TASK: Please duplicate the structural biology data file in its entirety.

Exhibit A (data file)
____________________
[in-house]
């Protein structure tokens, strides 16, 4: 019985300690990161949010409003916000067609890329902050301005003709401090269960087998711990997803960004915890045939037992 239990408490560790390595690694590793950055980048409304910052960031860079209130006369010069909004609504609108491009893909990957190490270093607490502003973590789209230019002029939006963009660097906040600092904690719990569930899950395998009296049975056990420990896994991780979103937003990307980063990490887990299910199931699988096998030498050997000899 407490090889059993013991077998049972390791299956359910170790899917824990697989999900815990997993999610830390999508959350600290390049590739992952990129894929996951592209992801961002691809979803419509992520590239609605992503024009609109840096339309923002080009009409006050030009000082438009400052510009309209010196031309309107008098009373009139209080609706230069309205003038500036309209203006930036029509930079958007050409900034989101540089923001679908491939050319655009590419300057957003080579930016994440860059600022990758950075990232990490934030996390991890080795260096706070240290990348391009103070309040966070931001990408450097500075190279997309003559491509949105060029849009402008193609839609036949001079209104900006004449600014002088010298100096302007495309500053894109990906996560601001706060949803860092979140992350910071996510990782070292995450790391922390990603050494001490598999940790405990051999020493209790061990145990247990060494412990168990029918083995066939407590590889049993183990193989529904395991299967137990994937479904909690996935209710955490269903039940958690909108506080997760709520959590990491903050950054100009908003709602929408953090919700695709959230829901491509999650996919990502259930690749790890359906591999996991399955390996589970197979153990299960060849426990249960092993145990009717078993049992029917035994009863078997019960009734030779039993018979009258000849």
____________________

[in-house]
């Protein structure tokens, strides 16, 4: 019985300690990161949010409003916000067609890329902050301005003709401090269960087998711990997803960004915890045939037992 239990408490560790390595690694590793950055980048409304910052960031860079209130006369010069909004609504609108491009893909990957190490270093607490502003973590789209230019002029939006963009660097906040600092904690719990569930899950395998009296049975056990420990896994991780979103937003990307980063990490887990299910199931699988096998030498050997000899 407490090889059993013991077998049972390791299956359910170790899917824990697989999900815990997993999610830390999508959350600290390049590739992952990129894929996951592209992801961002691809979803419509992520590239609605992503024009609109840096339309923002080009009409006050030009000082438009400052510009309209010196031309309107008098009373009139209080609706230069309205003038500036309209203006930036029509930079958007050409900034989101540089923001679908491939050319655009590419300057957003080579930016994440860059600022990758950075990232990490934030996390991890080795260096706070240290990348391009103070309040966070931001990408450097500075190279997309003559491509949105060029849009402008193609839609036949001079209104900006004449600014002088010298100096302007495309500053894109990906996560601001706060949803860092979140992350910071996510990782070292995450790391922390990603050494001490598999940790405990051999020493209790061990145990247990060494412990168990029918083995066939407590590889049993183990193989529904395991299967137990994937479904909690996935209710955490269903039940958690909108506080997760709520959590990491903050950054100009908003709602929408953090919700695709959230829901491509999650996919990502259930690749790890359906591999996991399955390996589970197979153990299960060849426990249960092993145990009717078993049992029917035994009863078997019960009734030779039993018979009258000849």